I don’t know of a topic closer to a farmer’s heart than the price of farmland. For farmers, the land they farm represents their livelihood, their retirement and their legacy.
Every spring, the Illinois Society of Professional Farm Managers meet and hold the Illinois Land Value Conference. It was held recently in Bloomington.
Just as a bit of background, I can remember my father (now 89 and retired) purchasing land in the late 1970s for $3,000 an acre and thinking that land would never go higher. Now, $3,000 an acre would be a steal.
Earlier this month, Illinois land sales reported by auctioneers ranged from $12,100 per acre for a 236 acre farm near Charleston in Coles County to $16,200 per acre for a 219 acre farm south of Aledo in Mercer County.
Farm managers attending the land value conference expect farmland prices to level or even drop by 20 percent in the next few years, partially due to lower grain prices.
“Simply put, farmland earnings are important and have been the driver on prices paid for farmland over the past few years,” said Dale Aupperle of Heartland Ag Group in Forsyth, IL, president of the Illinois Society of Professional Farm Managers, in a press release. “Sharply lower grain prices have diminished earnings projections and put the brakes on the uptrend in farmland values.”
Corn prices are currently around $4.30 per bushel. From 2010 to the summer of 2013, corn prices were consistently above $5 per bushel.
Others are a bit more optimistic that farmland will once again weather the price storm.
Brent Gloy, director of Purdue’s Center for Commercial Agriculture, told the land value conference that he’s cautiously optimistic about Midwestern farmland prices.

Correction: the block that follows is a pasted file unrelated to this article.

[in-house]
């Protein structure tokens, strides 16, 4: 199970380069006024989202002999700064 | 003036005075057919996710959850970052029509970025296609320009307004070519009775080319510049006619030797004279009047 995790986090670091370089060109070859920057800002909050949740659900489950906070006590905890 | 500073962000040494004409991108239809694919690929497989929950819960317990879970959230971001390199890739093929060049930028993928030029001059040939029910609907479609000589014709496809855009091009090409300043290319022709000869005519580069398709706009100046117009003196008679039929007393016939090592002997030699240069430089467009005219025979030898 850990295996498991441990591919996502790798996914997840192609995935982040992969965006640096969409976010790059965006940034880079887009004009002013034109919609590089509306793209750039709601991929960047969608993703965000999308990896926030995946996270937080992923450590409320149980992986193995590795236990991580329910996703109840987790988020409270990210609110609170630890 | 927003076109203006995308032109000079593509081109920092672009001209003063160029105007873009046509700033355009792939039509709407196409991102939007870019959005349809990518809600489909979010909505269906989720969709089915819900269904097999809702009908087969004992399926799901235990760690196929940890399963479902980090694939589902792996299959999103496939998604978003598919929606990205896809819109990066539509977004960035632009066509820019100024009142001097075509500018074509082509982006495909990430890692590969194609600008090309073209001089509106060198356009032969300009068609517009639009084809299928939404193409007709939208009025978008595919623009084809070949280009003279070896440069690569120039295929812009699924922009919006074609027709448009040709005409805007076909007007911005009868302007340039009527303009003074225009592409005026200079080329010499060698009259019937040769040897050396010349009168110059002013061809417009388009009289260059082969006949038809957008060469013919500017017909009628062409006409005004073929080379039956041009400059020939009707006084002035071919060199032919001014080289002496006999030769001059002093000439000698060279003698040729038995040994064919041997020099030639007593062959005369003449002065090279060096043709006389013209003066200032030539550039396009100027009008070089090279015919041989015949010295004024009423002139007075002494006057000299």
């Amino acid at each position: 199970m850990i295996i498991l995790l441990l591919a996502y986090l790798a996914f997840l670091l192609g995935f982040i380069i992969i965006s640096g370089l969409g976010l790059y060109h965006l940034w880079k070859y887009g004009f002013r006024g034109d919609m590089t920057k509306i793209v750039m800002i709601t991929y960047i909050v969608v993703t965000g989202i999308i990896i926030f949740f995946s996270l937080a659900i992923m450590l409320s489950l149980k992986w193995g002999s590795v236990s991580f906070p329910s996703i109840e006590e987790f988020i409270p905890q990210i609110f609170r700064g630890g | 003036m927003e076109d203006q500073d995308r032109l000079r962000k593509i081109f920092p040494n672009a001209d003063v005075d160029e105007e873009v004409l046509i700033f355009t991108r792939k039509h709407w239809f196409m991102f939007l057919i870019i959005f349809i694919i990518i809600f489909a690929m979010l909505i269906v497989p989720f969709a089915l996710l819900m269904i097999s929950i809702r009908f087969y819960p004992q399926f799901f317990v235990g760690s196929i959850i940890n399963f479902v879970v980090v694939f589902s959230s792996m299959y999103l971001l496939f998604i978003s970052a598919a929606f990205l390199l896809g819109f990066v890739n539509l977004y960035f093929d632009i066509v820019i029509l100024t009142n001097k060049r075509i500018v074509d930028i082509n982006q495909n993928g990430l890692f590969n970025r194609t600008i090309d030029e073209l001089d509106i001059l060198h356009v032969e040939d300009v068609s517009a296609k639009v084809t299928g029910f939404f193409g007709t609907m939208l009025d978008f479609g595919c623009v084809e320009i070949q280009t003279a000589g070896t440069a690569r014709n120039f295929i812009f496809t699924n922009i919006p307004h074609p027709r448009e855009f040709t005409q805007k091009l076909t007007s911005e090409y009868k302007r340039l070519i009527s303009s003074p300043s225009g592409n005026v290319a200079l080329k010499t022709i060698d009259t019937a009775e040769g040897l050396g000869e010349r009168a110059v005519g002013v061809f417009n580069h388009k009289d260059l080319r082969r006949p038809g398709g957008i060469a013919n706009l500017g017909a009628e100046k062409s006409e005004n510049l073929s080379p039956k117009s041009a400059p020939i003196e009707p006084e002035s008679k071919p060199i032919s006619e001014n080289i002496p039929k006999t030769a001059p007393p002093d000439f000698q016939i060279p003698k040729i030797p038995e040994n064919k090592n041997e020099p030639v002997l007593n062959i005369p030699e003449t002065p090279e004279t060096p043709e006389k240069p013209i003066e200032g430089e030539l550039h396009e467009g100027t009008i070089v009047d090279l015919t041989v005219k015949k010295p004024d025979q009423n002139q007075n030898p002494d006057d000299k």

“The past seven years in agriculture have been spectacular,” said Gloy, adding the real rate of increase in farmland prices the past decade have been higher than those in the 1970s.
In Illinois, farmland values between 1971-81 had an annual growth rate of 7%. Between 2003 and 2013, Illinois farmland values have risen at an annual rate of 9.8%.
He thinks biofuels played a big role in the increase in land prices the past few years. There continue to be attempts to lower the Renewable Fuel Standard, which could also affect what farmland prices do. The key, he said, is to be a good manager.
The farm manager’s group annually categorizes land values. Here’s this year’s evaluation: Excellent land was down 2 percent; Good land was down 3 percent; Average land was down 4 percent; and Fair land was down 7 percent.
The group said local farmers are still the primary buyers of farmland with estate sales leading the way in reasons for selling as well as bringing properties to the market. Public auctions (43 percent) led the list of methods of selling followed by private treaty (36 percent), sealed bid (11 percent) and multi-parcel auction (10 percent).